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Friday 9 December 2016

Men four times at risk of committing suicide than women – new report

Ed Carty

Published 31/01/2012 | 19:32

MEN are four times more at risk of committing suicide than women, official figures have shown, as a leading trade unionist appealed for more to be done to prevent work-related suicide.

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David Begg, Congress general secretary, called for people to acknowledge the link between working conditions and suicide, and how improvements can help prevention.



"This is of particular importance at a time when working people everywhere are under enormous pressure and suffering with the strain of the current crisis," he said.



"People spend so many hours in the workplace - sometimes half of their waking hours. The workplace is not just where you spend so much of your time but it also defines who you are.



"People are so very much conditioned by experiences in the workplace. Some people are going through their own personal hell. This is where colleagues and employers can feel most helpless - they ask themselves was there some intervention that could have been made to prevent this from happening."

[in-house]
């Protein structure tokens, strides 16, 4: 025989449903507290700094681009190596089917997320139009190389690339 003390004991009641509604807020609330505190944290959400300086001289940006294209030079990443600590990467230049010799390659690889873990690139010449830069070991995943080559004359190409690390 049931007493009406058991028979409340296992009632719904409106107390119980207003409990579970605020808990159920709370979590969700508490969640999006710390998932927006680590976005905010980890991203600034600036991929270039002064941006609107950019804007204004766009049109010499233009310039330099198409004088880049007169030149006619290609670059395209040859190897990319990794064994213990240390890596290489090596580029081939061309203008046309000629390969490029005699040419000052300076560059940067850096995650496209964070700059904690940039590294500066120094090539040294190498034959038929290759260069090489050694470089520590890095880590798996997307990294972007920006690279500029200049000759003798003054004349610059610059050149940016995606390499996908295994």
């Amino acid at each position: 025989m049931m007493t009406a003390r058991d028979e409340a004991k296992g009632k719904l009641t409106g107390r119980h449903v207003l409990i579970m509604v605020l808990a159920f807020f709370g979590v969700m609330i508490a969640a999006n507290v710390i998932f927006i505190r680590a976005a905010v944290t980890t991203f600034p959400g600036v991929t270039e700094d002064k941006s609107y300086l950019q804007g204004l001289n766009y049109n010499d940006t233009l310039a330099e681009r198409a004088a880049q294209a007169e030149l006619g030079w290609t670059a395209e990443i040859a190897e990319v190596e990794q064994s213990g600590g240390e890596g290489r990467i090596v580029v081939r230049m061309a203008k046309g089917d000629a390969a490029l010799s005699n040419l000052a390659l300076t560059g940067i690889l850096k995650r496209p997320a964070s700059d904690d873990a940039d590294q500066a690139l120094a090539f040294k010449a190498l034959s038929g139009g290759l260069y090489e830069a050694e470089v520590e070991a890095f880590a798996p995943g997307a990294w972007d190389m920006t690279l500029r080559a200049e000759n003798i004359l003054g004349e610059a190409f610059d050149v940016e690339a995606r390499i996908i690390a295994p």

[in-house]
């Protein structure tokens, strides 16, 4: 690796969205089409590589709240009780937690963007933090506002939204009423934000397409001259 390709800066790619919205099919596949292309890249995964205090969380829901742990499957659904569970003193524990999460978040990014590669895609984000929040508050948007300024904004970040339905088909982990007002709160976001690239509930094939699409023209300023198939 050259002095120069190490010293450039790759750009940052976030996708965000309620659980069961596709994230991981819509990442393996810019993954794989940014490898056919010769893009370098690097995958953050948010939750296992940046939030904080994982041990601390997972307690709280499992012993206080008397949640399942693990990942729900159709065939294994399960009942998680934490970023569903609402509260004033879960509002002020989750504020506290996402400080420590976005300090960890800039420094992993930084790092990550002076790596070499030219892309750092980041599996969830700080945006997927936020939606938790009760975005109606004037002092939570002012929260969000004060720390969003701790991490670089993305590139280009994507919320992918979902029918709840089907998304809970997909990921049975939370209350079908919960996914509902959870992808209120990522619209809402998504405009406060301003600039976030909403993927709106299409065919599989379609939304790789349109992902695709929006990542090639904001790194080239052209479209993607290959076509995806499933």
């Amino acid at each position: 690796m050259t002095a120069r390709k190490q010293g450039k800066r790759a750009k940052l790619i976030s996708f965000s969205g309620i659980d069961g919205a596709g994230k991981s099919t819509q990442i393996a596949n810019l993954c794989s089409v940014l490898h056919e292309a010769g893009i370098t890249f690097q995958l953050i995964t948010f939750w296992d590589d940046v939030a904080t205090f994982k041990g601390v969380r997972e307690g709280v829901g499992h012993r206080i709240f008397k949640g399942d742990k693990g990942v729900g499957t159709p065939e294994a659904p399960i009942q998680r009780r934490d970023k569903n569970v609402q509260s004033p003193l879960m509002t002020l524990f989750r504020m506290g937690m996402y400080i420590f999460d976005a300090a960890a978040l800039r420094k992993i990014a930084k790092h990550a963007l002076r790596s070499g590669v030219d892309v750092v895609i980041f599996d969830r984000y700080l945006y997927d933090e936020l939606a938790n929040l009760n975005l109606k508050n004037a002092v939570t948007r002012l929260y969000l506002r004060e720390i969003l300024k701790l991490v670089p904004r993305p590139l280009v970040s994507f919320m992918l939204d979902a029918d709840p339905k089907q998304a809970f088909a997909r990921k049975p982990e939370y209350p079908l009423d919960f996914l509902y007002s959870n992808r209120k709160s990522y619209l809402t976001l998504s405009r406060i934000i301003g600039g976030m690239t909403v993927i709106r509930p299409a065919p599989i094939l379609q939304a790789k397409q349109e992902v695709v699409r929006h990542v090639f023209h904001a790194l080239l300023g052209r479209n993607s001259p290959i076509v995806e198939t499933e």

The Congress chief made the call as the Central Statistics Office (CSO) revealed 2010 figures which showed 386 men, compared to 100 women, committed suicide in that year.



The suicide mortality rate among men was 17 per 100,000 - more than four times the female rate.



Suicide bereavement charity Console and the Irish Hospice Foundation (IHF) have joined forces to publish a guide aimed at helping employers to respond appropriately when a workplace is affected by suicide, whether through the death of an employee or where a staff member is impacted by a death outside work.



Mr Begg referred to international cases where there had been significant numbers of suicides in single companies, such as 17 in a phone company in China.



"It is difficult to get a handle on the economic climate and its contribution to a rise in suicides," he said.



"We must be desperately alert to see what our colleagues might be going through and possibly make an intervention when we can."



The Console-IHF guidance was jointly launched by Congress and the Irish Business and Employers Confederation (Ibec).



It details what steps employers can make if a worker dies in a suicide on-site or off-site, if an employee is affected by the suicide of someone close to them or if a former employee commits suicide.



Brendan McGinty, Ibec director of industrial relations and human resource services, said: "We find many employers struggling to provide support to devastated employees so guidance in this area is long overdue."



The guide includes background information on how people are affected by suicide - their short-term and long-term needs; useful tips for managers in supporting an employee bereaved by suicide; frequently asked questions and a sample bereavement policy.





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